A Taste of Life at Windrush Alpacas

March 19, 2008

Blast Gives Me A Fright

Filed under: alpaca, Alpaca Care, Alpacas, camelids, Crias, General — Tags: , , , , , — alpacalady @ 7:52 am

Blast Head Shot

As the warmer weather arrives it is not unusual to look across the pasture and see the alpacas all stretched out in the sun.  Alpacas love to sunbathe, lounging lazily on the ground with the only movement being a twitch of an ear or the flick of a tail.  What a life! 

As herd animals though, when something happens that causes an alarm call or for one of the alpacas to be on alert the vibrations of what is happening easily travel through the herd and they gather together to check out what is causing the consternation. 

In the middle of yesterday afternoon, I went outside to take some pictures of the alpacas.  It was a beautiful day even though the wind was still blowing, as it seems to have done for months on end now.  The alpacas were in a good mood to be photographed, Cinnamon posed for me, Anya checked out the camera to see if she could eat it and Blast came up to give me ‘paca kisses as he sometimes does. 

I went back into the house to look at the pictures I had taken (ah the joys of digital photography) and in a short while heard an alarm call.  Looking out of the kitchen window I could see the boys looking at something.  I checked the girls pasture and they too were looking in the same direction. Outside I discovered what was causing the alarm, three dogs were wandering through our back pasture checking out the compost pile and looking for rabbits.  I recognized two of the dogs a belonging to a neighbor, the third dog was new to me.  I headed out to the back pasture and chased the dogs away; they soon scurried off toward the house where two of the dogs live. 

As I walked back to the house I could see that all of the girls were gathered at the gate watching my activities – except one.  On the other side of the pasture lying on his side was little Blast.  He was very still and I could see his neck was arched back, not usually a good sign.  I hurried over and watched him from across the fence but could not see him breathing.  Even more concerning was the reaction of the rest of the herd who were standing at a distance, ears forward in curiosity as to what was the problem with Blast.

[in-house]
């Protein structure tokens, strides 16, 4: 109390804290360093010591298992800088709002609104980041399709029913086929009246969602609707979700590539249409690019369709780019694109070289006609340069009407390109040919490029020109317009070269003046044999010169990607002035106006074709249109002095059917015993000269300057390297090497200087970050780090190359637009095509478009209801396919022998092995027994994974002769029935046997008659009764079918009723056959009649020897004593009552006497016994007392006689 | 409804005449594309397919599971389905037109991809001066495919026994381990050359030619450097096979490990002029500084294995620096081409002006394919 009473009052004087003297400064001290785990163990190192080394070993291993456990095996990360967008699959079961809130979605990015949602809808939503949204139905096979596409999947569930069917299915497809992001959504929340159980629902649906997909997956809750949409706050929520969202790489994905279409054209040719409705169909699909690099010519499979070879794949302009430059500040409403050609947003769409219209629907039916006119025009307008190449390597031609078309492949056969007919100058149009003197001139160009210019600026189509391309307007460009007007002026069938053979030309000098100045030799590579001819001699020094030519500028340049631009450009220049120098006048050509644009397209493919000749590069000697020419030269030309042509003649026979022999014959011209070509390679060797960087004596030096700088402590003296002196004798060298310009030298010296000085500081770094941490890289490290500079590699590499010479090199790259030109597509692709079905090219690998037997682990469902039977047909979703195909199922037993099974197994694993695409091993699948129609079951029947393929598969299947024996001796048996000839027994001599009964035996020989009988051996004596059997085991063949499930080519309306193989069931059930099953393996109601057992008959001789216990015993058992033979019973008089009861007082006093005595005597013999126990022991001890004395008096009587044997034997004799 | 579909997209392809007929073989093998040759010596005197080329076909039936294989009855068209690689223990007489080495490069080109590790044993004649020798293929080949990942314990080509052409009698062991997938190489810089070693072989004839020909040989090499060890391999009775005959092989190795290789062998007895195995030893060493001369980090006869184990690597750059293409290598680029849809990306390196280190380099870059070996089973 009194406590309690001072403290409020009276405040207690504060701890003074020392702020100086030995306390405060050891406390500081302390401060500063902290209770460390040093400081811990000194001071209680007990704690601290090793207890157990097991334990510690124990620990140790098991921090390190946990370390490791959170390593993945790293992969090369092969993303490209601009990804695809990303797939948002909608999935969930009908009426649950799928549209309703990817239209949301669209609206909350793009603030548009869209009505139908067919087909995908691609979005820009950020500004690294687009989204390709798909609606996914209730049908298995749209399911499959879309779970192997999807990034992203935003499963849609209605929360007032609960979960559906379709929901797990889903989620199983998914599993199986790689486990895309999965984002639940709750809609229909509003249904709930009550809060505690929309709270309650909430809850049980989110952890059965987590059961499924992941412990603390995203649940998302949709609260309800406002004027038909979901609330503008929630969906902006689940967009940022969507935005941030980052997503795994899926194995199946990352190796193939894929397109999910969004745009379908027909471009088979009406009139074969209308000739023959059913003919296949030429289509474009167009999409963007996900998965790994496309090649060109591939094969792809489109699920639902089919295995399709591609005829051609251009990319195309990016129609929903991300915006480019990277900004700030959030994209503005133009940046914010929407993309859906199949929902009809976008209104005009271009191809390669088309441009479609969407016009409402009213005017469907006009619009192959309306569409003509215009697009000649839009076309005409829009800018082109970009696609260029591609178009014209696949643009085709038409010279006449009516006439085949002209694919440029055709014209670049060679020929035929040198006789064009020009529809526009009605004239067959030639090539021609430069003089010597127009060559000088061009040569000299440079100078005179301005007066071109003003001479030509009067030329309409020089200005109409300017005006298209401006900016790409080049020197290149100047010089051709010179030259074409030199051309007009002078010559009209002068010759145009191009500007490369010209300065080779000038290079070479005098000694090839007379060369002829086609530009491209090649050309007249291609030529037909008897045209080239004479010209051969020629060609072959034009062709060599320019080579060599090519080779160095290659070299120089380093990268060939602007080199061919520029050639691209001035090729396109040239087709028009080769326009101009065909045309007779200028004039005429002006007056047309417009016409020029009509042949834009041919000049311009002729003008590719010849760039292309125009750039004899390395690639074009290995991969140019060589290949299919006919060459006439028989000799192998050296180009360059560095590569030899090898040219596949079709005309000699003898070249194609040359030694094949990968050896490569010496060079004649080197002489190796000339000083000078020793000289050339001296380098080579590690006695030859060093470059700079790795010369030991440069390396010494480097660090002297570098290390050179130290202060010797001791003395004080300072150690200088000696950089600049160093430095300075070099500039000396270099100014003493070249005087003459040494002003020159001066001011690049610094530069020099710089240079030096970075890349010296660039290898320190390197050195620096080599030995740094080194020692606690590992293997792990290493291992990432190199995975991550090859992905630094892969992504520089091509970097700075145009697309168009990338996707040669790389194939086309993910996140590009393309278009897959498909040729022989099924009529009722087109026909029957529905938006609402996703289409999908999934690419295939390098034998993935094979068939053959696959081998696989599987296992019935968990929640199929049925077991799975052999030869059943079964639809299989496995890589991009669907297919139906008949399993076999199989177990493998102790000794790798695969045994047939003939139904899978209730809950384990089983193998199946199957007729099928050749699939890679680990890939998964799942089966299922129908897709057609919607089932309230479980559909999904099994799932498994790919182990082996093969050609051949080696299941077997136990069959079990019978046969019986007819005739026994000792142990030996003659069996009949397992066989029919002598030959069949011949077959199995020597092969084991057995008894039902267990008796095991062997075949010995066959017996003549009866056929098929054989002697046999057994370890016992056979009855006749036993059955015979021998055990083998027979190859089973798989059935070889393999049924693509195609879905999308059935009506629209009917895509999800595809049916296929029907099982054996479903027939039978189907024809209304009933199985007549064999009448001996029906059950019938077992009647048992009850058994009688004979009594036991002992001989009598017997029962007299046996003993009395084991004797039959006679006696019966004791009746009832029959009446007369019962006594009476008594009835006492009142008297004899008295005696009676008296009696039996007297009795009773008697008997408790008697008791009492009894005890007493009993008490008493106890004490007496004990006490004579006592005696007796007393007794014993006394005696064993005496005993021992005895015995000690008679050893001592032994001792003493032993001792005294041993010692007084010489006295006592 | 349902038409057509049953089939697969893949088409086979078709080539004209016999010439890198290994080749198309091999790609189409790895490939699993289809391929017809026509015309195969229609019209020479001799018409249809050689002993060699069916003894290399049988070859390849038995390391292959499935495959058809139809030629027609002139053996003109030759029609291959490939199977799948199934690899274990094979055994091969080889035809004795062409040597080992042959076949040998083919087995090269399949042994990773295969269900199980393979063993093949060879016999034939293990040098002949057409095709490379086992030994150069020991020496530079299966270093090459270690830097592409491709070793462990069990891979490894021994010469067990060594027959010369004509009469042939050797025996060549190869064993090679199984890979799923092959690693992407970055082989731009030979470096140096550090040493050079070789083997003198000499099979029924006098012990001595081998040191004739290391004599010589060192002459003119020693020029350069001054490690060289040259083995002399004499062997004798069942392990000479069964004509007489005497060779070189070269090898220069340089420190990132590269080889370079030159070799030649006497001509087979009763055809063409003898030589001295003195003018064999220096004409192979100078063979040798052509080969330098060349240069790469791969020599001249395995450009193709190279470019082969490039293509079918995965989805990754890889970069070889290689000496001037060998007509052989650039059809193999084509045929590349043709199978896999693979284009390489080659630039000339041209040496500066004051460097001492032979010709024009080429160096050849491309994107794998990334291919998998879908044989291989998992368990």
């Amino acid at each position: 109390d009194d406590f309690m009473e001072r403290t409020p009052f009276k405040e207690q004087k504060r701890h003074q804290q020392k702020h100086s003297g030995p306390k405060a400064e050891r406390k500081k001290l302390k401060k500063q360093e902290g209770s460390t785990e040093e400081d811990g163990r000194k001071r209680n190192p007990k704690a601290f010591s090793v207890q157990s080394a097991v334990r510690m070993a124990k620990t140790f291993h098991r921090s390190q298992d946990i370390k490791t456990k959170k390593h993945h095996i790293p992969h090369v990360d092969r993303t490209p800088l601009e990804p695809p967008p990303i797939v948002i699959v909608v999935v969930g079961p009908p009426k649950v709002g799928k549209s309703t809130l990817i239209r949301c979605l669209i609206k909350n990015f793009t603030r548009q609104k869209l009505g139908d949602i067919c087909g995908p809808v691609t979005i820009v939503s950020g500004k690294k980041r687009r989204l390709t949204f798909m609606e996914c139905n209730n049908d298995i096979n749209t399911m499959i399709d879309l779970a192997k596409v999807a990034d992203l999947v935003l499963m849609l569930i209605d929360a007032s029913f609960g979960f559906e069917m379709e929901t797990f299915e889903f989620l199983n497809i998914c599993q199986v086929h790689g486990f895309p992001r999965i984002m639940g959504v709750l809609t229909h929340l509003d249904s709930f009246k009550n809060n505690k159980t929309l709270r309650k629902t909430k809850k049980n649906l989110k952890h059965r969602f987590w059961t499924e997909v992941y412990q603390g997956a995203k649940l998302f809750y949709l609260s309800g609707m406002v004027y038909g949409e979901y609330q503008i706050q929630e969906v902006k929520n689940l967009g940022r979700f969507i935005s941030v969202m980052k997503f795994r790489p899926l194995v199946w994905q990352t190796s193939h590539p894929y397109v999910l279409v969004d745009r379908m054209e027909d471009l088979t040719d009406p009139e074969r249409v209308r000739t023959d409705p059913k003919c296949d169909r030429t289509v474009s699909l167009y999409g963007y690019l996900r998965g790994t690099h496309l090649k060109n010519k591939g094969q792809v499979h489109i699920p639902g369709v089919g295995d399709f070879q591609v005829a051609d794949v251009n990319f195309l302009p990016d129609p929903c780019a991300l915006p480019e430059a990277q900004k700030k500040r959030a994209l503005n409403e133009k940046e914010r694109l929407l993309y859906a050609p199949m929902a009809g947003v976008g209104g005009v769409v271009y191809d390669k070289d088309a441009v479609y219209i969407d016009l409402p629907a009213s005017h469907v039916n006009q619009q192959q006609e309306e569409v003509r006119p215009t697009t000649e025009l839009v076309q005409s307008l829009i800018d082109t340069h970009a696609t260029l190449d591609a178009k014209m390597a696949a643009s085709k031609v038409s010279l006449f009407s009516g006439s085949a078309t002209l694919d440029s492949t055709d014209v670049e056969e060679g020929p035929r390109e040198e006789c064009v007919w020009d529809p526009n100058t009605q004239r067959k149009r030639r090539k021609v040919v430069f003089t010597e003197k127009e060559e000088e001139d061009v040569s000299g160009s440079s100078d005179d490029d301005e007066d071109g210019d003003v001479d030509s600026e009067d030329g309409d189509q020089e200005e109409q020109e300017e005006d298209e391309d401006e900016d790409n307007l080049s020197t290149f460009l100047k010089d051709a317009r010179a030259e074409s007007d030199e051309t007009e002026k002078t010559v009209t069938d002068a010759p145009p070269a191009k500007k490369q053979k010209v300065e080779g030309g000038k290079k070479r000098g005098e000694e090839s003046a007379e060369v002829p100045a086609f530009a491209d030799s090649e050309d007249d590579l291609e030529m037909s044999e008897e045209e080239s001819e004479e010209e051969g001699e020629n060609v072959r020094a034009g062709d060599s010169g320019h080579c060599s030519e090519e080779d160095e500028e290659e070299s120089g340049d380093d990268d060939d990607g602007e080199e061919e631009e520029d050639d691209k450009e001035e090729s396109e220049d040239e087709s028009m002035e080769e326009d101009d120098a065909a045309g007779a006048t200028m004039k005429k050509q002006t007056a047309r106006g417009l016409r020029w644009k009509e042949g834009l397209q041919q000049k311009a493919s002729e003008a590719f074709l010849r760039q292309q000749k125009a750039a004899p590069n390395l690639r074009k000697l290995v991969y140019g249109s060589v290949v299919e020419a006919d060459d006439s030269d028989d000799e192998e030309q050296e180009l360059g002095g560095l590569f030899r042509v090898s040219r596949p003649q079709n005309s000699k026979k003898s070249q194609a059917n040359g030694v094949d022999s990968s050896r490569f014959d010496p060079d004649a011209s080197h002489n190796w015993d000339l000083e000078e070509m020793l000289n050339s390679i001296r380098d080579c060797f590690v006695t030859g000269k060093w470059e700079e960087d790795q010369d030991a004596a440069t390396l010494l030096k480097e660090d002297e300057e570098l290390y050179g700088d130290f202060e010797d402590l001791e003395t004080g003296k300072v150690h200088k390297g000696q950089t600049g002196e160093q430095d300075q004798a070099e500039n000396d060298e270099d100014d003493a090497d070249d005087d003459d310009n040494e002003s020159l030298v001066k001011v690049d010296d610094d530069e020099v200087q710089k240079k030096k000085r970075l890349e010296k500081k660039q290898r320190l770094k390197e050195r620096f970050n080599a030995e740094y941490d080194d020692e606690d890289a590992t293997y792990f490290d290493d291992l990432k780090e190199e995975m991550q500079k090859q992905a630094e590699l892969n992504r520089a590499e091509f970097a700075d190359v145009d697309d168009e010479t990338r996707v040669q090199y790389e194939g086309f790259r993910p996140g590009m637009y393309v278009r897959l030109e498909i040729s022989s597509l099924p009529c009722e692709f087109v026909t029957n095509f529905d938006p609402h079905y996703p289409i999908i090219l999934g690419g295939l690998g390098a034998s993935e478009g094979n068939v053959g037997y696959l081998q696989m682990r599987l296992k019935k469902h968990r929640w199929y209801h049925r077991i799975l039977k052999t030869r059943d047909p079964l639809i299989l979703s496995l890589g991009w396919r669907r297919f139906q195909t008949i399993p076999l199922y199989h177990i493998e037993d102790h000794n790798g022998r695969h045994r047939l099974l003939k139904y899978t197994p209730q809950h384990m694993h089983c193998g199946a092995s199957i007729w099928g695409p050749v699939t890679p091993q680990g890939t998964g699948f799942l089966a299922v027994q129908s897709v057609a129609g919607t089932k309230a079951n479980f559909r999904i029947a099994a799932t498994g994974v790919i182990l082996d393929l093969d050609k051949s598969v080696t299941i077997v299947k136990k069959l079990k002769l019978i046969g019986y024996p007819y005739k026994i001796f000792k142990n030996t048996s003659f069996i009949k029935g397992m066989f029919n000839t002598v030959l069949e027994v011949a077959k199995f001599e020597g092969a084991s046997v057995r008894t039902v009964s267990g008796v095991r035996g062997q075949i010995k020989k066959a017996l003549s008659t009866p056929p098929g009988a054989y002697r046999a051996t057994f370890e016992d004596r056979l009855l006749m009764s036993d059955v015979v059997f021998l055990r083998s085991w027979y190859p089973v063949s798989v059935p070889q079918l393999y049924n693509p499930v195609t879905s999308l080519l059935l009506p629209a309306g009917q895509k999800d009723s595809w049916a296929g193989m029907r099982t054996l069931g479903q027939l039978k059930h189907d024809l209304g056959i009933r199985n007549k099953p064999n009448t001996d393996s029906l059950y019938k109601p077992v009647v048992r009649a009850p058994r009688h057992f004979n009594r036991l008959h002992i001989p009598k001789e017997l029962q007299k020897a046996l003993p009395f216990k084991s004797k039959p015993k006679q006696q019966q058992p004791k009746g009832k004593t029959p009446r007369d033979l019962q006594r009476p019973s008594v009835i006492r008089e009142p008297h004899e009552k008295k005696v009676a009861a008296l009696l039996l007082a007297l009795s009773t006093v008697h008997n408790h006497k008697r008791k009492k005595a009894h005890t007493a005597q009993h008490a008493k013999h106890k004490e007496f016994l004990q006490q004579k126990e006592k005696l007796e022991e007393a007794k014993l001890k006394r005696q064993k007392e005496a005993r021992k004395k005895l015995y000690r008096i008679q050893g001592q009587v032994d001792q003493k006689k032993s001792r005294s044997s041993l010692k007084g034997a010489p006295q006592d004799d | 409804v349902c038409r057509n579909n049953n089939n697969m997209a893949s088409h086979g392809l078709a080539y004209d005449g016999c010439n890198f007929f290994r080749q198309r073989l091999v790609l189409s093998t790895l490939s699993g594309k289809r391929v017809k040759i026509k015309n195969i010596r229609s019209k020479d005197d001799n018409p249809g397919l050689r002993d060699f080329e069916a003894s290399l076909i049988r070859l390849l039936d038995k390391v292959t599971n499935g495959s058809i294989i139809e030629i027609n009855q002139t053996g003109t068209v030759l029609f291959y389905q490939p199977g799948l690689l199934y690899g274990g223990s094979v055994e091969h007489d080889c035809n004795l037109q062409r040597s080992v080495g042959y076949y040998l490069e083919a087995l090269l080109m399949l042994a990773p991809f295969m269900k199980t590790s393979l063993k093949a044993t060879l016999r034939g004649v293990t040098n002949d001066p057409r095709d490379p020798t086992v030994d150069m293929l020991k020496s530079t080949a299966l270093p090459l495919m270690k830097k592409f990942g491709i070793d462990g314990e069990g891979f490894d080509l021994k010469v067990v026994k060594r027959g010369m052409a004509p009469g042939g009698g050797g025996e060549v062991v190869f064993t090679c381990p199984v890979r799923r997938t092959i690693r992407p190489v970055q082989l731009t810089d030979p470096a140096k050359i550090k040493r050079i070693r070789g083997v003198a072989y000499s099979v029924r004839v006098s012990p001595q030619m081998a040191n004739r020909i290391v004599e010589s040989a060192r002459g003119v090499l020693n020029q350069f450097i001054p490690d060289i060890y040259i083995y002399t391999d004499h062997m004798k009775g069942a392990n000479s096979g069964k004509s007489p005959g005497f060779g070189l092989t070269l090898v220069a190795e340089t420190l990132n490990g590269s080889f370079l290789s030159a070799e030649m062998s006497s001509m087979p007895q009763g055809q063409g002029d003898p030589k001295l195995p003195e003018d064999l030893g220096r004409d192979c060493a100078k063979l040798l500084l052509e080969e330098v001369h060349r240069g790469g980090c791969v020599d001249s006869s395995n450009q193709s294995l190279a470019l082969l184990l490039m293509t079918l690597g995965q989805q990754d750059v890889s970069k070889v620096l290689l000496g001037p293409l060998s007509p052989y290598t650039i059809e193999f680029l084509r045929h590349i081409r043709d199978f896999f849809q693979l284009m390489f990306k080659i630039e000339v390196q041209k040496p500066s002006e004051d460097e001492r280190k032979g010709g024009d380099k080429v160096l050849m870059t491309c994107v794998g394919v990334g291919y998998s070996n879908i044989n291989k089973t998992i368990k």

I couldn’t believe something could have happened to Blast so quickly, it was only moments since I had taken his picture, but several years ago I had an experience when a young cria was up nursing from his dam one moment and dead the next, so deep down I knew it was possible something had happened. 

Rushing through the gate I called Blast’s name, there was no sign of a reaction, not a twitch from him.  By now the rest of the herd were edging closer to Blast and Ma Cushla who is always the auntie to all of the crias was at the head of the group, her neck stretched forward as she tried to get a look at Blast.  Then as I got within inches of Blast he slowly opened one eye but still maintained his position with his neck arched back – maybe he was injured?  But no, he was not injured for within seconds he straightened out his neck, gave himself a shake and stood up – he had been in a very deep sleep!

Alpacas are deep sleepers, Blast’s grand dam Jenny would go into such a deep sleep that you could stand right next to her and shout her name and she wouldn’t move a muscle, eventually she would wake up and give a filthy look as if to say “what’s your problem” – it seems as if Blast has inherited that trait from her. 

I must admit that ever since he was a little cria Blast has liked to sleep on his side laying next to his dam Clarissa.  He always seems very comfortable and relaxed and yesterday’s experience shows just how relaxed he is at our farm.  It does concern me a little though that despite the herd giving alarm calls he didn’t awake from his slumber – even Jenny would have woken up for an alarm call, and for Blast to be able to sleep through that makes him vulnerable.

Perhaps as he grows he will learn to respond more to the alarm calls of the herd. Naturally I am pleased that Blast is safe and well, maybe next time he pulls that trick on me I will be able to be less anxious.  Little Blast definitely gave me a fright and I don’t really want to go through that feeling again.


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